Intended for healthcare professionals

Practice Uncertainties Page

Does taking probiotics routinely with antibiotics prevent antibiotic associated diarrhoea?

BMJ 2012; 344 doi: (Published 21 February 2012) Cite this as: BMJ 2012;344:e682
  1. Christopher C Butler, professor of primary care medicine,
  2. Donna Duncan, senior project manager,
  3. Kerenza Hood, professor of statistics
  1. 1Cardiff University, Cardiff CF14 4XN, UK
  1. Correspondence to: C C Butler butlercc{at}
  • Accepted 27 October 2011

Diarrhoea develops in association with antibiotic treatment in 1% to 44%1 2 of cases, and ranges from mild episodes that resolve when antibiotics are stopped to serious complications such as toxic megacolon, bowel perforation, and death. Risk is increased with extremes of age, co-morbidity, oral broad spectrum antibiotics (particularly clindamycin, β-lactams, and third generation cephalosporins), prolonged antibiotic duration, previous antibiotic associated diarrhoea, and hospitalisation. Probiotics—live microorganisms that, when administered in adequate amounts, confer a health benefit on the host—are present in products available in shops as foodstuffs, and in formulations used for specific therapeutic purposes. Probiotics are thought to combat antibiotic associated diarrhoea through restoring resistance to colonisation by pathogenic bacteria after the normal colonic microflora have been damaged by antibiotics, by breaking down non-absorbable compounds into absorbable products, by interfering with pathogenic toxins, and by enhancing immunity. Effects of probiotics vary by strain owing to differing resistance to gastric acid and bile, ability to colonise mucosa, and susceptibility to antibiotics.3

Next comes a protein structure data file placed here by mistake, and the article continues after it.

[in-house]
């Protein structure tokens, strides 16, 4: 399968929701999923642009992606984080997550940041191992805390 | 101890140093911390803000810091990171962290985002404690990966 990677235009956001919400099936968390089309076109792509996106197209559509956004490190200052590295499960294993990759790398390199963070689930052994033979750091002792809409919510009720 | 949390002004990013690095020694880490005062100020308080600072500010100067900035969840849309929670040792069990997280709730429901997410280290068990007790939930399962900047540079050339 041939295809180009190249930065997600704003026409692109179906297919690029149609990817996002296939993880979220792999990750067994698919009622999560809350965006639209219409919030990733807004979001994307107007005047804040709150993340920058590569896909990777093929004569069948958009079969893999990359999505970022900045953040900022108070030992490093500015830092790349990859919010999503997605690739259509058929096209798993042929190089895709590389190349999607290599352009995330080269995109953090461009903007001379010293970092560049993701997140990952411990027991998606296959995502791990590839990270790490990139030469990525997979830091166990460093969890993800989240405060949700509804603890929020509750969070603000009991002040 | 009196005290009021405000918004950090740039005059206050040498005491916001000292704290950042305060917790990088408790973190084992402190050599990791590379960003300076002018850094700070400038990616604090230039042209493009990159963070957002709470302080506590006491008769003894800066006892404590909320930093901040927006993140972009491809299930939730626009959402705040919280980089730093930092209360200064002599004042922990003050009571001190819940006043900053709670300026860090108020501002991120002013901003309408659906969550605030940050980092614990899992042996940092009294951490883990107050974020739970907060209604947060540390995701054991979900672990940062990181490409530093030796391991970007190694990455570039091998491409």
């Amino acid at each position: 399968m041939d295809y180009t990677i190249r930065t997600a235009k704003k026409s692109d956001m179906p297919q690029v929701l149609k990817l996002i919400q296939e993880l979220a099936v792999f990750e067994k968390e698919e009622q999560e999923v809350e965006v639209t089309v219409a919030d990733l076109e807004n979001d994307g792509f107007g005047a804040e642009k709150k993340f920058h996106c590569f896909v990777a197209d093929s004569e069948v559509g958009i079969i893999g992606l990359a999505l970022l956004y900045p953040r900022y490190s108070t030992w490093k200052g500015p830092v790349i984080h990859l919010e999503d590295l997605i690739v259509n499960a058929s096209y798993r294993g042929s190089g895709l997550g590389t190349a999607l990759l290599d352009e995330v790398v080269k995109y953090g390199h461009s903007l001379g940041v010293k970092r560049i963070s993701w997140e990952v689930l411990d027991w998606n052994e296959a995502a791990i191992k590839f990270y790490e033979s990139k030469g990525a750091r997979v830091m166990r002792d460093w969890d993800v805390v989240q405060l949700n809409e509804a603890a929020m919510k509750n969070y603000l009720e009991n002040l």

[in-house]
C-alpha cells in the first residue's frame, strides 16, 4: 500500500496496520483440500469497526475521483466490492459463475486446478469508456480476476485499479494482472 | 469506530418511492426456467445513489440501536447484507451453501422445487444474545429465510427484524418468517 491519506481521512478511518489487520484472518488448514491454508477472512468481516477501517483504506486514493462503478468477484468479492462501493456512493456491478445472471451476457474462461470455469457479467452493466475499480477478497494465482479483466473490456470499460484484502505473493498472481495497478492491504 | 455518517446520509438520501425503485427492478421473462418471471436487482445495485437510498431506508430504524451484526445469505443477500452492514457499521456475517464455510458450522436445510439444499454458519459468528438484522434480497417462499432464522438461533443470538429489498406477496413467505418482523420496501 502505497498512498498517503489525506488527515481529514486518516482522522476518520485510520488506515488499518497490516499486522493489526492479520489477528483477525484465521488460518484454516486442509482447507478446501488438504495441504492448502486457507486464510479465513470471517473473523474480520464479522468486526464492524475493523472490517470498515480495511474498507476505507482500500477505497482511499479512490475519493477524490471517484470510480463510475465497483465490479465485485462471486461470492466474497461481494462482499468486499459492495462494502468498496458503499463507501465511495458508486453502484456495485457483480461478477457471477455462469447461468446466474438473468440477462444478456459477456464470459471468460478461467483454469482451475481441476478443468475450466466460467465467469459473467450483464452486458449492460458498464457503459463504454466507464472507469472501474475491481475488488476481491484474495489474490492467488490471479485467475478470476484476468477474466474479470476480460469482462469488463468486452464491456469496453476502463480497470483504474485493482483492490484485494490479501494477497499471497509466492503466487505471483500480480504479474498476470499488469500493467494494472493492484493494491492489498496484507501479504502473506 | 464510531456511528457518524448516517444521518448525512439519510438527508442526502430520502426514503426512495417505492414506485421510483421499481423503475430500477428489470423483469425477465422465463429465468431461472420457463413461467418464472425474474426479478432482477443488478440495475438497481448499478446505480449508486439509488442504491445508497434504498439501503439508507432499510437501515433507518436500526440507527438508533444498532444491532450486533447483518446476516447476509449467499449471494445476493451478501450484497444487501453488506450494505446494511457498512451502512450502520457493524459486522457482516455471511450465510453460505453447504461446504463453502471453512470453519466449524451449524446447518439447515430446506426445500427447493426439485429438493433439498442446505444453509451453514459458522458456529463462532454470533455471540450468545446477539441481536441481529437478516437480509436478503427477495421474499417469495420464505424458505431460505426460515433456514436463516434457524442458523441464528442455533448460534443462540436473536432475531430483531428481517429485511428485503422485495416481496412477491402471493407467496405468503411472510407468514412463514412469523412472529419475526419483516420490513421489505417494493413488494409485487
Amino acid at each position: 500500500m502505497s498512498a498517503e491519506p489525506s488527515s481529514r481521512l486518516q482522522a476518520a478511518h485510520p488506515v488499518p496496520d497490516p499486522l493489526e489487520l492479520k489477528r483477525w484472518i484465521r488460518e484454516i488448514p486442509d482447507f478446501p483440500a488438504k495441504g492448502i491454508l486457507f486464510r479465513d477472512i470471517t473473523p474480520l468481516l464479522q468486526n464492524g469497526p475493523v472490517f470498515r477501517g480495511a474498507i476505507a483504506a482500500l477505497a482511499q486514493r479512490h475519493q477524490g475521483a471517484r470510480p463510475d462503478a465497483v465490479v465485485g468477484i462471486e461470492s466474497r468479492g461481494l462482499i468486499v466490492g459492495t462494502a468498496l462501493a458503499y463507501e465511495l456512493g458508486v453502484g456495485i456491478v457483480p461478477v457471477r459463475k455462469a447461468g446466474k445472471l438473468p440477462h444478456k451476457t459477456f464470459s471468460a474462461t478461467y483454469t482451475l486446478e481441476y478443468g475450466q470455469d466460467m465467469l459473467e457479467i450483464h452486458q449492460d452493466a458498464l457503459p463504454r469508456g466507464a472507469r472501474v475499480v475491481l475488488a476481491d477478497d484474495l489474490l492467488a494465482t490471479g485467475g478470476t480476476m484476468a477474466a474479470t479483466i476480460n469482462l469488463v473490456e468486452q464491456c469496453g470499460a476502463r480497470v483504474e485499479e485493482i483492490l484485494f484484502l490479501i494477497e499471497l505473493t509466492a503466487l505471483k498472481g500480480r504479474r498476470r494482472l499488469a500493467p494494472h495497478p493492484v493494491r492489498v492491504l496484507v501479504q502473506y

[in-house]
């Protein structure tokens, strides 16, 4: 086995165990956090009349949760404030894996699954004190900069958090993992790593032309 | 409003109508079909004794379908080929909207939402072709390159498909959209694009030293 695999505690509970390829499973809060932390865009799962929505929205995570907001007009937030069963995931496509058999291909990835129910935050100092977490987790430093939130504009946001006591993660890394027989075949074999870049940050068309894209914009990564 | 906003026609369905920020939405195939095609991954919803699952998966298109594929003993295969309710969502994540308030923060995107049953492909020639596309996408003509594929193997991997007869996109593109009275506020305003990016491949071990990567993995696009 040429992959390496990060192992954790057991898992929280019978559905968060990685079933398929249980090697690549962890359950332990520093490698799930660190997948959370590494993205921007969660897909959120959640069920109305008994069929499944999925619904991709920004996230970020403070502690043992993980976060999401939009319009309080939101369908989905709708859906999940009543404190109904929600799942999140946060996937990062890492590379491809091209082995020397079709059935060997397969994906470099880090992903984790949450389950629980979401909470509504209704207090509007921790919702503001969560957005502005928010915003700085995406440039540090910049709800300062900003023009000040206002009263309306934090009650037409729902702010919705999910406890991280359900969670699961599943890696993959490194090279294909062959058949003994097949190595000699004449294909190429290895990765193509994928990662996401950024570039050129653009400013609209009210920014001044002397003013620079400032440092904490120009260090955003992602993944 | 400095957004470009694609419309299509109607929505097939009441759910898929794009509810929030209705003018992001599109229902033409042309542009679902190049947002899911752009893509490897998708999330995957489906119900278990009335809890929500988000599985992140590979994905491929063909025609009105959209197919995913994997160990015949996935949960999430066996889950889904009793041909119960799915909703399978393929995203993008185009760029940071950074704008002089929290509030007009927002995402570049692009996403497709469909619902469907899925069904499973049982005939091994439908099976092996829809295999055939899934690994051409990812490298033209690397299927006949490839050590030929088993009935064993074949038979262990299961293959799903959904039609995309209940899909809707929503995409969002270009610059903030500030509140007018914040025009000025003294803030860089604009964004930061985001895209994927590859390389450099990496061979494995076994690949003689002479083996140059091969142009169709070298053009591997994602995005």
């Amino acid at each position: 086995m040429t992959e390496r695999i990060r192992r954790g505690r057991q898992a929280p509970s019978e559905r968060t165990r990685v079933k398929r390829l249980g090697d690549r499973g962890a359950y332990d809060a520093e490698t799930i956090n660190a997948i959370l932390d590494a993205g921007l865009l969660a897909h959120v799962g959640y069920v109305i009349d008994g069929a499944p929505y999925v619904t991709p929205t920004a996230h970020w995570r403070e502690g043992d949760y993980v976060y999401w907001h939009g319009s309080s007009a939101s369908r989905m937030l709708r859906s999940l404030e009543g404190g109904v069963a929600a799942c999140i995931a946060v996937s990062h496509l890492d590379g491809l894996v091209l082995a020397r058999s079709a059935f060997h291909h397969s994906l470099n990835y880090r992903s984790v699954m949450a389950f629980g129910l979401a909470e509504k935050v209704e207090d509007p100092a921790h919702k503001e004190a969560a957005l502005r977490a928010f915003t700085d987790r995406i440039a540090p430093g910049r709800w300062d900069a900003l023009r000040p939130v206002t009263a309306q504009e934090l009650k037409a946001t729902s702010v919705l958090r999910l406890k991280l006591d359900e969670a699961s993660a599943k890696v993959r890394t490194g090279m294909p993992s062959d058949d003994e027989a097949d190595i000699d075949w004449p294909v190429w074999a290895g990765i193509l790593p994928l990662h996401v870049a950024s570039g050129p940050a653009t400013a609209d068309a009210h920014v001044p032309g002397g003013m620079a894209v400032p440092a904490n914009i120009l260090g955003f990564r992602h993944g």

Probiotics carry theoretical risks, including infection beyond the gut and transfer of antibiotic resistant genes. However, so far, there have been no reports of bacteraemia or fungaemia attributable to the probiotics in trials included in published systematic reviews.4 5 6 7 8 9 10

Lactobacillus bacteraemia is rare and has a low mortality rate.11 Cancer, diabetes, broad spectrum antibiotic therapy, organ transplantation, and abscess may be risk factors for lactobacillus bacteraemia. Twelve cases of lactobacillus bacteraemia have been reported in patients taking a probiotic and 24 cases of fungaemia associated with the probiotic Saccharomyces boulardii. However, many lactobacillus strains are human …

View Full Text

Log in

Log in through your institution


* For online subscription